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What’s in Your Toothpaste?

Did you know your toothpaste is full of things that could harm you? Unless, of course, you make it yourself. We have a recipe for that!

Is your immune system constantly low? Do you suffer from allergies, acne around the mouth, cold sores, or thyroid issues? You might want to consider the toothpaste you are using.

As the world is becoming more aware of the toxins and chemicals in our food, and how they are affecting the health and vibrancy of our bodies, it is also imperative we examine our beauty regime and the products we use. This includes the creams, soaps, scrubs, shampoos, and dental hygiene products we use. Toxic products found in everyday beauty and hygiene products get absorbed into our bloodstream wreaking havoc on our internal organs and hormones over time, in just the same way that toxins from our environment and food do. Most dental hygiene products in everyday use contain toxins that have been associated with allergic, neurological and other illnesses. Have you ever checked out the ingredients in your toothpaste or mouthwash? A typical commercial toothpaste contains ingredients which are made up of very small molecules which penetrate through the skin of the mouth, enter the blood stream, and build up in the nervous system, organs and tissues.

Hygiene clearly has very important benefits for protecting ourselves from infection. But some of the chemicals in our hygiene products (and cleaning products) may have more risks than benefits. Always read the labels, even on natural toothpaste. Question what things are and where they come from. Everything you put in your mouth and on your skin affects your health.

Toothpaste composition is dependent on the type of toothpaste and the manufacturer. Here are some of the major offenders in popular commercial toothpaste:

Sodium Lauryl Sulfate

Sodium lauryl sulfate is a foaming agent linked to cancer, developmental and reproductive toxicity. It can also cause mouth ulcer, cold sores, and skin and eye irritation.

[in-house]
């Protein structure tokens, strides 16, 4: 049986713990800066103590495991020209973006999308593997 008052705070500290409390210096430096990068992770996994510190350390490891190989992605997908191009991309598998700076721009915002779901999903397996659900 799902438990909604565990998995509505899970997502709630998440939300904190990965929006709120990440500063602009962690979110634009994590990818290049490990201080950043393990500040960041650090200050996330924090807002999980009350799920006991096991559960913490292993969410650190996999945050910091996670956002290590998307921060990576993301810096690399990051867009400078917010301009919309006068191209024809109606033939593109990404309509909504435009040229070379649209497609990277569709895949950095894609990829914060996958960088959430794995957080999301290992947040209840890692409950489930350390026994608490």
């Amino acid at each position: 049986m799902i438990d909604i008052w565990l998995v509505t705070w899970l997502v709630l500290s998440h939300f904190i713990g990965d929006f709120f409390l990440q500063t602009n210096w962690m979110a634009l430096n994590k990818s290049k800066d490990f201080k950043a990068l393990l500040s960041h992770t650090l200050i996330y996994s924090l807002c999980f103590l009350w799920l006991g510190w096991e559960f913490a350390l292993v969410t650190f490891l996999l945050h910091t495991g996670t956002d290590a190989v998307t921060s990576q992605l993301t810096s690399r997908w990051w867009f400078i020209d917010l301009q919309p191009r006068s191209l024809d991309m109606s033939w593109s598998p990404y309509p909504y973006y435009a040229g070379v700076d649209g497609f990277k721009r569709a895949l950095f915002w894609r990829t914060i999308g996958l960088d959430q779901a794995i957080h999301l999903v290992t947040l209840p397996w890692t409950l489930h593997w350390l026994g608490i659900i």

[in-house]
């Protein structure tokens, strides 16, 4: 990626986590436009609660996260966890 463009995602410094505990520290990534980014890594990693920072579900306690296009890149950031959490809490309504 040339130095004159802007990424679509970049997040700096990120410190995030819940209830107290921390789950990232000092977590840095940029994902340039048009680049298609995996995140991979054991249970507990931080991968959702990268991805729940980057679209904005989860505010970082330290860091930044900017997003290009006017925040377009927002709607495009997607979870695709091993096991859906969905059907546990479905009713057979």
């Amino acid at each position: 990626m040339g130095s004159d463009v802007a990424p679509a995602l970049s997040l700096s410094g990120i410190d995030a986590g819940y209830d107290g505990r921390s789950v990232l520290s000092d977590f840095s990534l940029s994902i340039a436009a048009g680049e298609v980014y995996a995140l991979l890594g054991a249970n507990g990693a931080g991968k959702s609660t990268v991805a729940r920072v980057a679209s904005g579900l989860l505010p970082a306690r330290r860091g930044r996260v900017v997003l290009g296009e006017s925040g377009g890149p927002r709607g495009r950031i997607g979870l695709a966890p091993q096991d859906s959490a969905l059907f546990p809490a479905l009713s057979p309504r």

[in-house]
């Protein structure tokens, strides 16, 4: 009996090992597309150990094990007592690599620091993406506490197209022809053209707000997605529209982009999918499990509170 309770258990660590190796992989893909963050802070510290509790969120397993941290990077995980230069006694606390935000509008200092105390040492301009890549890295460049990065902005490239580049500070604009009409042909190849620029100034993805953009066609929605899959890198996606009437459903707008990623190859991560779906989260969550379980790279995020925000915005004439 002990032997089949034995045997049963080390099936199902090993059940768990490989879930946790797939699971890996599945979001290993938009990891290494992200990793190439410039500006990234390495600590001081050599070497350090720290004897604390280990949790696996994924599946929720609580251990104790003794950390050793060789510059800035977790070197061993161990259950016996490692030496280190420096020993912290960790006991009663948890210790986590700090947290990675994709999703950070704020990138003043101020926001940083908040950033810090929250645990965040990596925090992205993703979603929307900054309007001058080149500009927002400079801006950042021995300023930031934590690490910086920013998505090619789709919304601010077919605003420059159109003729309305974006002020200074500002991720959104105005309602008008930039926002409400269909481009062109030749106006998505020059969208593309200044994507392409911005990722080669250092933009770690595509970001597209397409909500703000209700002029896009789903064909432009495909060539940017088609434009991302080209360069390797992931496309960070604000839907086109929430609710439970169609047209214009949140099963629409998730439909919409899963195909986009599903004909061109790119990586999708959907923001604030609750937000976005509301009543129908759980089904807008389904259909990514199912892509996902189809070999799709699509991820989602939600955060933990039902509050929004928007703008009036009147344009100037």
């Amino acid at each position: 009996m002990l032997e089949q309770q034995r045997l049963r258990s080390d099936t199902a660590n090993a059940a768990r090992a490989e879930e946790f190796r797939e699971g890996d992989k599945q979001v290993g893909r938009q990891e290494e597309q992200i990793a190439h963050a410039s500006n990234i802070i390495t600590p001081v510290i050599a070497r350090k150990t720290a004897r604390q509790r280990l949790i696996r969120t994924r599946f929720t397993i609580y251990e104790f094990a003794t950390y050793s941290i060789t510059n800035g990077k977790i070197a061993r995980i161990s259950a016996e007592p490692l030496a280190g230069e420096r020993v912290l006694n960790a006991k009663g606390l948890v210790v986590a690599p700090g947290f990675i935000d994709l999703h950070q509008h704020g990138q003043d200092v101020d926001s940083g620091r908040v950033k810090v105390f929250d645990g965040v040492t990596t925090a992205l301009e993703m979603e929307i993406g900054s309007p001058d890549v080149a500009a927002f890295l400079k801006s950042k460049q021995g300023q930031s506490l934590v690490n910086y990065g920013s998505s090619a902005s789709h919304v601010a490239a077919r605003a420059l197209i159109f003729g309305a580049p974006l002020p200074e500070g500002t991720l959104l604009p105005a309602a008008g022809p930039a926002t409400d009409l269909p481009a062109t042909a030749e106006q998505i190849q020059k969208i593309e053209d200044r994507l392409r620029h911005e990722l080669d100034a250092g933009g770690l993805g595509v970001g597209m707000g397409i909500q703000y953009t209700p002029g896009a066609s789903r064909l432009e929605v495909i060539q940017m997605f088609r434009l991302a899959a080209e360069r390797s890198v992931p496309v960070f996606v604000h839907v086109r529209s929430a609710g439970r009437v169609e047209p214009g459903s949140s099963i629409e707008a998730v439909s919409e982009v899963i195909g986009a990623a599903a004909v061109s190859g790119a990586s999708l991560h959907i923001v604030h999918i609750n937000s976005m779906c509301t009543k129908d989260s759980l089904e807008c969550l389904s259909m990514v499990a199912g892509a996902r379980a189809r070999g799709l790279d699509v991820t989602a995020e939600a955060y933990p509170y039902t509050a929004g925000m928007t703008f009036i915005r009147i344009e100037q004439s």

Triclosan is a preservative and cosmetic biocide (chemical agent), also known as a pesticide, that has been linked to allergies, endocrine disruption, hormonal imbalance, and organ system toxicity.

FD&C Blue 1, D&C Yellow #10 and D&C Red #30

Synthetic dyes and artificial coloring produced from petroleum or coal tar sources and linked to tumor growth. Artificial colors have also been linked to ADD and ADHD type symptoms.


Fluoride is one of the more controversial ingredients in toothpaste. Many people concerned with their health, and that try live a conscious, natural lifestyle, opt not to use toothpaste that contains it because they believe it is toxic to the body. I suggest doing your own research on this topic so you can learn and discover such information for yourself. If you do use it, make sure to rinse well and spit it all out as fluoride is toxic if swallowed.

Hydrated Silica

This anti-caking agent bioaccumulates in people and wildlife.


This is the most common ingredient in plastic but is often found in toothpaste.


Saccharin is an artificial sweetener and petroleum-based sugar substitute that is carcinogenic.

Propylene Glycol

Propylene Glycol is used to clean up oil spills and in anti-freeze. It is a skin irritant and has been linked to hives.

Titanium dioxide

This inorganic compound used as a colorant in a range of body care products such as sunscreens and makeup, and also found in paint. It has been described as a possible human carcinogen.

Xanthan Gum

Xanthan gum is a thickener derived from a bacteria that grows on corn and wheat which can affect people with food sensitivities.

DIY Toothpaste

This easy, fluoride-free, chemical-free, recipe for dental health takes just a couple of minutes to make and will last for months. While this toothpaste is mildly abrasive and suitable for most, it’s not recommended for those with sensitive teeth.

  • ½ cup aluminum-free baking soda
  • ½ cup organic coconut oil (liquid, not solid)
  • 10–30 drops pure, organic, peppermint or spearmint essential oil
  • 1 packet stevia powder (optional)

Combine all ingredients in a bowl and whisk vigorously to combine thoroughly. Transfer into an airtight lidded jar. Scoop it onto your toothbrush and brush as usual. Homemade toothpaste will store 6 months or longer without refrigeration.

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